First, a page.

2. Talk to students about active and passive learning. Software such as Grammarly, an online grammar checker, complies for students an error log. But having students create their own logs, where they learn to see and find sentence level errors on their own, is more powerful simply for being active --- something they do instead of something software does for them.


3. Require student judgment and responsibility by teaching them to question grammar checker advice. Given that grammar checkers are about 68% accurate, they will need to question it. Ask them to write about in process notes, their final draft copyediting and proofing choices.


4. Teach style, not just grammar. A good way to get idea three to work is to talk about grammar in service of style and voice, choices not rules. In this view, a run-on sentence isn't automatically fixed by inserting a comma because the grammar checker recommends one, but the flagging of a run-on becomes an occasion to think about the sentence and what might make it more effective. Nora Bacon, Star Medzerian and Keith Rhodes presented some fascinating research on how this approach can really make a difference at CCCC2016 convention this past April. Teaching style gives students a more tangible reason for thinking about the feedback from grammar checkers. Style is about choice, and choice empowers.


5. Show students how to turn off their grammar checker in early drafts. If you discover that students do not turn off grammar checkers, find ways to assign early drafting in spaces that do not have grammar checkers built in. This might be an online space such as a discussion forum in your LMS, a wiki space, a blog tool where you can turn off the function, or just a fun place like 750words. But exposing students to writing without a grammar checker always shadowing them might be a new experience for them. Hint: writing with a pen and paper gets you to the same place. Sometimes old school is best.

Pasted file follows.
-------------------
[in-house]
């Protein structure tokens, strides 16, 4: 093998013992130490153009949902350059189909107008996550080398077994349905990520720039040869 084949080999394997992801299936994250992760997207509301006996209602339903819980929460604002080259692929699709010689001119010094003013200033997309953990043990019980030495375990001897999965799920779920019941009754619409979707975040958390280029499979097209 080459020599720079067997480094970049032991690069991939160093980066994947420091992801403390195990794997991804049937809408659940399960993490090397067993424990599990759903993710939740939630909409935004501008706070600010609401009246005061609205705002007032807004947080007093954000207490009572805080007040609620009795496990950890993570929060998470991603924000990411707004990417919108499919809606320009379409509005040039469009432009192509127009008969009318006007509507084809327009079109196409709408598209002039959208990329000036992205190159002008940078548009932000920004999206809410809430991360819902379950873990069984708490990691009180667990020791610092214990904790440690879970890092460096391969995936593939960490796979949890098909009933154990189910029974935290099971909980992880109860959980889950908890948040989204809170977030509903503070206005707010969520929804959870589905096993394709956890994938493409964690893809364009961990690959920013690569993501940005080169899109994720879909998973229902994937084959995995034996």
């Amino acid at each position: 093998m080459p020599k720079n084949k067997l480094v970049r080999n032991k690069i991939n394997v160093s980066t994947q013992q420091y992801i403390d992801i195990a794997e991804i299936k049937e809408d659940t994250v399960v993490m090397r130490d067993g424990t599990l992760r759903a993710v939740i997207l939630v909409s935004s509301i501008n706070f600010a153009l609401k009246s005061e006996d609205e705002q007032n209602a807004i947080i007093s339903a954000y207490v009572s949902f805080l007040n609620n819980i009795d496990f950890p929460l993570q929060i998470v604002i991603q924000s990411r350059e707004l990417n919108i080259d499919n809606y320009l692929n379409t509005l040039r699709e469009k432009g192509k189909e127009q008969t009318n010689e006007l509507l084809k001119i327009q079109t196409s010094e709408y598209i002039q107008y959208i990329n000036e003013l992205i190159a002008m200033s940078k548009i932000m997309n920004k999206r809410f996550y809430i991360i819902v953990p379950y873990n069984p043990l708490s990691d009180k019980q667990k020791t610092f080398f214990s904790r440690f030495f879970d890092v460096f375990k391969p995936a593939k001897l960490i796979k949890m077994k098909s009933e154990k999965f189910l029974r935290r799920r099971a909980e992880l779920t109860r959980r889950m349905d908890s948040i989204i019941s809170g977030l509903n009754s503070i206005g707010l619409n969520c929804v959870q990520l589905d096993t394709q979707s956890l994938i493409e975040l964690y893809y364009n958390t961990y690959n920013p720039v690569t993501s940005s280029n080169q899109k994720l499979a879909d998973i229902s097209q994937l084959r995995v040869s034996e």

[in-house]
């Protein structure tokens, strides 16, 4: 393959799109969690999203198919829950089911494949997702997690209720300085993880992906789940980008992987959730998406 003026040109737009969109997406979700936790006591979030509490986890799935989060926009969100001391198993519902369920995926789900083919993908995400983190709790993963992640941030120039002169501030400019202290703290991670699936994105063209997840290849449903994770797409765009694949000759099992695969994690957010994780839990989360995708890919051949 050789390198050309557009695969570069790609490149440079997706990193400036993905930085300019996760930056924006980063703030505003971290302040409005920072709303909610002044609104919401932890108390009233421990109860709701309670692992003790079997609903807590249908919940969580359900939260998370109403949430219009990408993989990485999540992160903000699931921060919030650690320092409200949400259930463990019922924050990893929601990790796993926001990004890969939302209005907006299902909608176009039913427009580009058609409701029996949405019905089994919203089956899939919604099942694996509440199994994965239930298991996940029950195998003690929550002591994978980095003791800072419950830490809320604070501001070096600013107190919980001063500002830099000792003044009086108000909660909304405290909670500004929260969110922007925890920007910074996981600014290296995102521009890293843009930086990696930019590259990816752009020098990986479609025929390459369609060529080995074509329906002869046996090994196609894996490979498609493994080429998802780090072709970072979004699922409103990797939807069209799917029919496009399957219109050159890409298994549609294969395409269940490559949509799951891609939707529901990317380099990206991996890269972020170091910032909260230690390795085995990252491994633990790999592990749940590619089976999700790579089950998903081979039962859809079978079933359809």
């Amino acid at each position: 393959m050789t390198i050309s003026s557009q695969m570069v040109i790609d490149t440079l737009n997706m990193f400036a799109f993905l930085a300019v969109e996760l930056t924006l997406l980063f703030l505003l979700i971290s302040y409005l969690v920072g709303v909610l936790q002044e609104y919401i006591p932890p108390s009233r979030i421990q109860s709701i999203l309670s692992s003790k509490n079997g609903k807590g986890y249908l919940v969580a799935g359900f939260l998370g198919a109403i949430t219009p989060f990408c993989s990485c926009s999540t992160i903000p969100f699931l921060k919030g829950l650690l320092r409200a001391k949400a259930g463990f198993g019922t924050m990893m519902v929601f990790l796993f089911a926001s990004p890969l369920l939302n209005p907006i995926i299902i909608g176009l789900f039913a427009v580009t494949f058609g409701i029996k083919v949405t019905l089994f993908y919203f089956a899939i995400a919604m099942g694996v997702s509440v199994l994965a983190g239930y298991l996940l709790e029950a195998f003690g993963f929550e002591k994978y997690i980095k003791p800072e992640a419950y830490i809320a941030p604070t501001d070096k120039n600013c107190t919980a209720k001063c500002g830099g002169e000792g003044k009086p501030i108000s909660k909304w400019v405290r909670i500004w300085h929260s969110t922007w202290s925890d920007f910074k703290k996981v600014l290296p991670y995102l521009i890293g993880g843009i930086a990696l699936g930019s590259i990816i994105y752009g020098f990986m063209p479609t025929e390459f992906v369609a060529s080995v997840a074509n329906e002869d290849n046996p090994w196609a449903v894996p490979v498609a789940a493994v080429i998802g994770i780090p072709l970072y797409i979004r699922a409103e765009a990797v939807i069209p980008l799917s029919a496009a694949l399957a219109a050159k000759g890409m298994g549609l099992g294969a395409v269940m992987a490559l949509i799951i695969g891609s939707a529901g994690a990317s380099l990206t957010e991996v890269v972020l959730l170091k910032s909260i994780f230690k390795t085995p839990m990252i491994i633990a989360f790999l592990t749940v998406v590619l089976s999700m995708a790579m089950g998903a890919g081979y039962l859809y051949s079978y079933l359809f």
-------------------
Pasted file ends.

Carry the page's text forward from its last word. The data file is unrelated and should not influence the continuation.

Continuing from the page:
6. Show students how to use their grammar checker deliberately. This is not a new idea. Holdstein advocated it in her 1987 (and now out of print) On Composition and Commuters. In 1994, Ed Kolonoski's “Using the Eyes of the PC to Teach Revision." appeared Computers and Composition. As this old handout of mine shows, students can learn how to turn Grammar checker features on and off.


7. Keep a communal grammar log/error log of grammar checker mistakes and wrong advice that you and your students discover. Track its errors and talk about how writers adjusted to that reality. Share strategies for making adjustments.


8. Teach copyediting and proofreading techniques at those stages of the writing process. I show students how to reconfigure their writing, converting it from an essay to a list sentences. Single sentences can be looked at one at time, in the same way that a grammar handbook or grammar exercise isolates a single issue and single sentence. This handout on that is in Word; feel free to edit to suit your purposes. Having students read aloud is still a wonderful way to help them break up normal reading and discover error.